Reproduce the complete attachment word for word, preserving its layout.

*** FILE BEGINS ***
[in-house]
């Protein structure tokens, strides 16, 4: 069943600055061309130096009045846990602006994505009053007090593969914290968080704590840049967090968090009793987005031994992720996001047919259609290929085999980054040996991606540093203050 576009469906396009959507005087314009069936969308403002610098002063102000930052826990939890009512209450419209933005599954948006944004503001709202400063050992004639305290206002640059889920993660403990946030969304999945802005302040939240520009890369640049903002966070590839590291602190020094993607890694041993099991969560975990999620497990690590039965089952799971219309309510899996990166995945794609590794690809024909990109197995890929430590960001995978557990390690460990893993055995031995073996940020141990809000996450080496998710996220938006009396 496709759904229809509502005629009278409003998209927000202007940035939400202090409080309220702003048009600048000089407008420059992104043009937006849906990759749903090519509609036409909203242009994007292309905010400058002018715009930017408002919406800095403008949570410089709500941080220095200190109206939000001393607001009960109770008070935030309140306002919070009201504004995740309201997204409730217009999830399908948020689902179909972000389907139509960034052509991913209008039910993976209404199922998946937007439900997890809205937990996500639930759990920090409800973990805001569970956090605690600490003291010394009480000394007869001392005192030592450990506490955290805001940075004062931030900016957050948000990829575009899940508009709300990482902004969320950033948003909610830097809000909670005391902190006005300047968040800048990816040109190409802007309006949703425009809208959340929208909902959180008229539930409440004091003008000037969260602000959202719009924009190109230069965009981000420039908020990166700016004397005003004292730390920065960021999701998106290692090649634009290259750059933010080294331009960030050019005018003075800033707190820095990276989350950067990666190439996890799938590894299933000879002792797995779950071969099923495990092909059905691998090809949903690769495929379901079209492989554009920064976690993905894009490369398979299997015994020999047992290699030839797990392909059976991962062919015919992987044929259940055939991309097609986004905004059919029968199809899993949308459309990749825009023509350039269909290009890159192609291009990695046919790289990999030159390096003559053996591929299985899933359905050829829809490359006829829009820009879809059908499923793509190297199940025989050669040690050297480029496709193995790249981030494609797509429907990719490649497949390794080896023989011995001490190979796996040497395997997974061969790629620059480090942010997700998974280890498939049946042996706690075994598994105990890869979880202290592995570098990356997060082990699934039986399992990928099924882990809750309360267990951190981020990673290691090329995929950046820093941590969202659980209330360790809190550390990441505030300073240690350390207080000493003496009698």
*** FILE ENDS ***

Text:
[in-house]
């Protein structure tokens, strides 16, 4: 069943600055061309130096009045846990602006994505009053007090593969914290968080704590840049967090968090009793987005031994992720996001047919259609290929085999980054040996991606540093203050 576009469906396009959507005087314009069936969308403002610098002063102000930052826990939890009512209450419209933005599954948006944004503001709202400063050992004639305290206002640059889920993660403990946030969304999945802005302040939240520009890369640049903002966070590839590291602190020094993607890694041993099991969560975990999620497990690590039965089952799971219309309510899996990166995945794609590794690809024909990109197995890929430590960001995978557990390690460990893993055995031995073996940020141990809000996450080496998710996220938006009396 496709759904229809509502005629009278409003998209927000202007940035939400202090409080309220702003048009600048000089407008420059992104043009937006849906990759749903090519509609036409909203242009994007292309905010400058002018715009930017408002919406800095403008949570410089709500941080220095200190109206939000001393607001009960109770008070935030309140306002919070009201504004995740309201997204409730217009999830399908948020689902179909972000389907139509960034052509991913209008039910993976209404199922998946937007439900997890809205937990996500639930759990920090409800973990805001569970956090605690600490003291010394009480000394007869001392005192030592450990506490955290805001940075004062931030900016957050948000990829575009899940508009709300990482902004969320950033948003909610830097809000909670005391902190006005300047968040800048990816040109190409802007309006949703425009809208959340929208909902959180008229539930409440004091003008000037969260602000959202719009924009190109230069965009981000420039908020990166700016004397005003004292730390920065960021999701998106290692090649634009290259750059933010080294331009960030050019005018003075800033707190820095990276989350950067990666190439996890799938590894299933000879002792797995779950071969099923495990092909059905691998090809949903690769495929379901079209492989554009920064976690993905894009490369398979299997015994020999047992290699030839797990392909059976991962062919015919992987044929259940055939991309097609986004905004059919029968199809899993949308459309990749825009023509350039269909290009890159192609291009990695046919790289990999030159390096003559053996591929299985899933359905050829829809490359006829829009820009879809059908499923793509190297199940025989050669040690050297480029496709193995790249981030494609797509429907990719490649497949390794080896023989011995001490190979796996040497395997997974061969790629620059480090942010997700998974280890498939049946042996706690075994598994105990890869979880202290592995570098990356997060082990699934039986399992990928099924882990809750309360267990951190981020990673290691090329995929950046820093941590969202659980209330360790809190550390990441505030300073240690350390207080000493003496009698």